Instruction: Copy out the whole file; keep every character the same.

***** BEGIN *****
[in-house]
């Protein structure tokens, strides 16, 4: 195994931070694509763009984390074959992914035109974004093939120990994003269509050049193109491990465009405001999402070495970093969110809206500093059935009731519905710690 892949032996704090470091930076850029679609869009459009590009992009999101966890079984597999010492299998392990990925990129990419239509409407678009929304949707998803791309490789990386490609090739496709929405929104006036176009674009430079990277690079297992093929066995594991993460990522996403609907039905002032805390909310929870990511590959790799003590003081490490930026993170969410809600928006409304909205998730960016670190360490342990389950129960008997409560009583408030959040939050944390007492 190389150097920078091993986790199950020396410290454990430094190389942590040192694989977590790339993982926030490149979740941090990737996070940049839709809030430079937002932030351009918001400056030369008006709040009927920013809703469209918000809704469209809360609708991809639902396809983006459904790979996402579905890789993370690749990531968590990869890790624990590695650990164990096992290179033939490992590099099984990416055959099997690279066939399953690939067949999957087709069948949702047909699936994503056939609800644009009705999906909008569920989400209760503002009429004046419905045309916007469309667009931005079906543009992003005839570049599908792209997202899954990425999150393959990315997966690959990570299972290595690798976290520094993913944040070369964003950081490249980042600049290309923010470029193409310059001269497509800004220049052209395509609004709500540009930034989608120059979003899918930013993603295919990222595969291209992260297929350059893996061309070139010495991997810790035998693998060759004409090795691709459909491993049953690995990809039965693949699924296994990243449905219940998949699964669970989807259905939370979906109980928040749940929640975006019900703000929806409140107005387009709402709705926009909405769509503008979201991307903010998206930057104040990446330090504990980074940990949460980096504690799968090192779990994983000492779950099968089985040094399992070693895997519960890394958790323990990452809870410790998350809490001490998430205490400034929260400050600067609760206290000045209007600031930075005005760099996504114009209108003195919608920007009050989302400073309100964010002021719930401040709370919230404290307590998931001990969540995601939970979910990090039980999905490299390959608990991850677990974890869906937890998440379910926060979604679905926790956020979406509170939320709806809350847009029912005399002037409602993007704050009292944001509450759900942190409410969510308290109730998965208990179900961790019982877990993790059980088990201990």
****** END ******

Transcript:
[in-house]
């Protein structure tokens, strides 16, 4: 195994931070694509763009984390074959992914035109974004093939120990994003269509050049193109491990465009405001999402070495970093969110809206500093059935009731519905710690 892949032996704090470091930076850029679609869009459009590009992009999101966890079984597999010492299998392990990925990129990419239509409407678009929304949707998803791309490789990386490609090739496709929405929104006036176009674009430079990277690079297992093929066995594991993460990522996403609907039905002032805390909310929870990511590959790799003590003081490490930026993170969410809600928006409304909205998730960016670190360490342990389950129960008997409560009583408030959040939050944390007492 190389150097920078091993986790199950020396410290454990430094190389942590040192694989977590790339993982926030490149979740941090990737996070940049839709809030430079937002932030351009918001400056030369008006709040009927920013809703469209918000809704469209809360609708991809639902396809983006459904790979996402579905890789993370690749990531968590990869890790624990590695650990164990096992290179033939490992590099099984990416055959099997690279066939399953690939067949999957087709069948949702047909699936994503056939609800644009009705999906909008569920989400209760503002009429004046419905045309916007469309667009931005079906543009992003005839570049599908792209997202899954990425999150393959990315997966690959990570299972290595690798976290520094993913944040070369964003950081490249980042600049290309923010470029193409310059001269497509800004220049052209395509609004709500540009930034989608120059979003899918930013993603295919990222595969291209992260297929350059893996061309070139010495991997810790035998693998060759004409090795691709459909491993049953690995990809039965693949699924296994990243449905219940998949699964669970989807259905939370979906109980928040749940929640975006019900703000929806409140107005387009709402709705926009909405769509503008979201991307903010998206930057104040990446330090504990980074940990949460980096504690799968090192779990994983000492779950099968089985040094399992070693895997519960890394958790323990990452809870410790998350809490001490998430205490400034929260400050600067609760206290000045209007600031930075005005760099996504114009209108003195919608920007009050989302400073309100964010002021719930401040709370919230404290307590998931001990969540995601939970979910990090039980999905490299390959608990991850677990974890869906937890998440379910926060979604679905926790956020979406509170939320709806809350847009029912005399002037409602993007704050009292944001509450759900942190409410969510308290109730998965208990179900961790019982877990993790059980088990201990």